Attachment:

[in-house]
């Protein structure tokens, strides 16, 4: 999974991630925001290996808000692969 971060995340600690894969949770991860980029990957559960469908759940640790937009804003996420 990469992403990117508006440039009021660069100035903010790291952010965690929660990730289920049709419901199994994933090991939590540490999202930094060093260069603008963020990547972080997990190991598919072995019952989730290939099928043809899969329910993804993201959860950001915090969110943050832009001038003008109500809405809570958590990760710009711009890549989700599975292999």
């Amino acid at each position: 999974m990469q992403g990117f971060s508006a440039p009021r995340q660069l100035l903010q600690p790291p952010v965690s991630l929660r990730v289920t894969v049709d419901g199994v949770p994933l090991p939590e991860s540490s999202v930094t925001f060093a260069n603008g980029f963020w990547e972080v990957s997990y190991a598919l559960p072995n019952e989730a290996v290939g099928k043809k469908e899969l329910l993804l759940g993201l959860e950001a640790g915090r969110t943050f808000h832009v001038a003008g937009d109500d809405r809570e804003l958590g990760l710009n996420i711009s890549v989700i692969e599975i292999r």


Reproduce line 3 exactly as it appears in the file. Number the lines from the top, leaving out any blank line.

């Amino acid at each position: 999974m990469q992403g990117f971060s508006a440039p009021r995340q660069l100035l903010q600690p790291p952010v965690s991630l929660r990730v289920t894969v049709d419901g199994v949770p994933l090991p939590e991860s540490s999202v930094t925001f060093a260069n603008g980029f963020w990547e972080v990957s997990y190991a598919l559960p072995n019952e989730a290996v290939g099928k043809k469908e899969l329910l993804l759940g993201l959860e950001a640790g915090r969110t943050f808000h832009v001038a003008g937009d109500d809405r809570e804003l958590g990760l710009n996420i711009s890549v989700i692969e599975i292999r």